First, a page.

SHARM EL-SHEIKH, Egypt, (Reuters) – Egypt and Saudi Arabia, in implicit criticism of Syria, said on Wednesday better relations with Damascus depended on an end to the political crisis in Lebanon.
“We call things by their names, in that Saudi-Egyptian relations with sister Syria do not appear to be at their best,” said Egyptian presidential spokesman Suleiman Awad.
He was speaking after talks between Egyptian President Hosni Mubarak and visiting King Abdullah of Saudi Arabia.
Mubarak and Abdullah sent low-level delegations to an Arab summit in Damascus last month to punish Syria for failing to persuade its allies in the Lebanese opposition to make a deal with the government in time for the meeting.
Lebanon has not had a president since November when the term of pro-Syrian President Emile Lahoud expired. Lebanese leaders cannot agree on the arrangements for the new cabinet, which would take office once a new president is elected.
Awad said: “The two leaders (Mubarak and Abdullah) agreed that moving the situation in Lebanon is the key to an improvement in Arab relations.”
“Egypt and Saudi Arabia know who has a duty to do what so that a real rapprochement can take place. Improving the situation comes about by deeds, not words, not by expressions of good intentions,” he added.
Egypt and Saudi Arabia have taken the side of the Lebanese government in the dispute, which reflects the regional conflict between the United States and its Lebanese government allies from one side, and Iran, Syria and the Shi’ite Muslim movement Hezbollah in Lebanon on the other.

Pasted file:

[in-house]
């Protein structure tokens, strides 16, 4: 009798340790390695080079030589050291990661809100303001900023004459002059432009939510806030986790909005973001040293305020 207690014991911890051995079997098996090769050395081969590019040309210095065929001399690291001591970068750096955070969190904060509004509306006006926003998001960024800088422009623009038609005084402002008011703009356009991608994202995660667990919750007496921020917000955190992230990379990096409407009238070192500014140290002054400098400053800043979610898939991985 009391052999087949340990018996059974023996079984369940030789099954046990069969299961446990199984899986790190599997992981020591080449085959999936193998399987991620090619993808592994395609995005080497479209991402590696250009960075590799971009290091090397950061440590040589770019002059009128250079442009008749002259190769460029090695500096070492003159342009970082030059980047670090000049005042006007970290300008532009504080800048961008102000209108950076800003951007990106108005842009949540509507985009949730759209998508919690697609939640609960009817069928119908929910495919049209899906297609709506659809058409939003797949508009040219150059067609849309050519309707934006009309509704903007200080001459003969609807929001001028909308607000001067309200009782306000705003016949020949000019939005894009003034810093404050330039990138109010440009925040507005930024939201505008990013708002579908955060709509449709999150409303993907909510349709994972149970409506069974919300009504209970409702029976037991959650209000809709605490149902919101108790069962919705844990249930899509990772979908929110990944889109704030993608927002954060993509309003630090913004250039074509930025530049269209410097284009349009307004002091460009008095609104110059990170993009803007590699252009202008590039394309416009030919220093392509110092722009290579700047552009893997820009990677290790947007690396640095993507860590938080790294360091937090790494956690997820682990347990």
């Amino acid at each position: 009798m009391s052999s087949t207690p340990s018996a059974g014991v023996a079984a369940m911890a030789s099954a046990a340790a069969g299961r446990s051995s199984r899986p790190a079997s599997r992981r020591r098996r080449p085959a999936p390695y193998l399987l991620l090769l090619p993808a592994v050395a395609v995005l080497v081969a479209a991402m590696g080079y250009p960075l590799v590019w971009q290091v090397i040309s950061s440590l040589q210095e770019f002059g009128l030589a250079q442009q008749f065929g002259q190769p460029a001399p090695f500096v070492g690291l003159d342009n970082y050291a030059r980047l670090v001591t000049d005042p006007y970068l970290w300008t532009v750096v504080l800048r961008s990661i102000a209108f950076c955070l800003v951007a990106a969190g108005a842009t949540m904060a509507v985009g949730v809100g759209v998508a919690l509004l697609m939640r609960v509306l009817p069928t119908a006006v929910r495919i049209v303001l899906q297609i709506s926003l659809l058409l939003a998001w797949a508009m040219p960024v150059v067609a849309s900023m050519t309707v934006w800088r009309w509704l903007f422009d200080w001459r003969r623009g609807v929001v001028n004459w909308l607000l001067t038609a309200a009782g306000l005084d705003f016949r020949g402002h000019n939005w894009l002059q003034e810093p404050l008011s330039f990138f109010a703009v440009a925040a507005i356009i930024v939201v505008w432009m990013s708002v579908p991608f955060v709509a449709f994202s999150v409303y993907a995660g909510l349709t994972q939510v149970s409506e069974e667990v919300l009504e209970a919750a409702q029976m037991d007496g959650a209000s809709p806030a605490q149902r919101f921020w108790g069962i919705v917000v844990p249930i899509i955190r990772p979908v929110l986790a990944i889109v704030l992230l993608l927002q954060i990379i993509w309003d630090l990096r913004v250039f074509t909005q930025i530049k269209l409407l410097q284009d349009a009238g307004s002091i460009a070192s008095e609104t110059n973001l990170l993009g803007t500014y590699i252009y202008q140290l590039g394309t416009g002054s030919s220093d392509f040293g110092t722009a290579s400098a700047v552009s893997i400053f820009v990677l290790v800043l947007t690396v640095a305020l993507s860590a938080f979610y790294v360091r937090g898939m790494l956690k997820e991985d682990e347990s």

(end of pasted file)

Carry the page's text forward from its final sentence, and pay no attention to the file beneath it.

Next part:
The secretary-general of the Arab League, Amr Moussa, who helped organise the Damascus summit, joined the Egyptian and Saudi delegations at the talks in the Egyptian resort of Sharm el-Sheikh. But Awad said he was not aware of any new proposals that Moussa might have brought.
For more than a decade Egypt, Syria and Saudi Arabia formed a de facto alliance within the Arab world, dominating Arab counsels through their joint weight. Awad said the three were “basic pillars of common Arab action”.
But the alliance has unravelled in recent years, especially since the assassination of former Lebanese Prime Minister Rafik al-Hariri in 2005. Hariri’s allies say the Syrians ordered him killed, a charge Syria denies.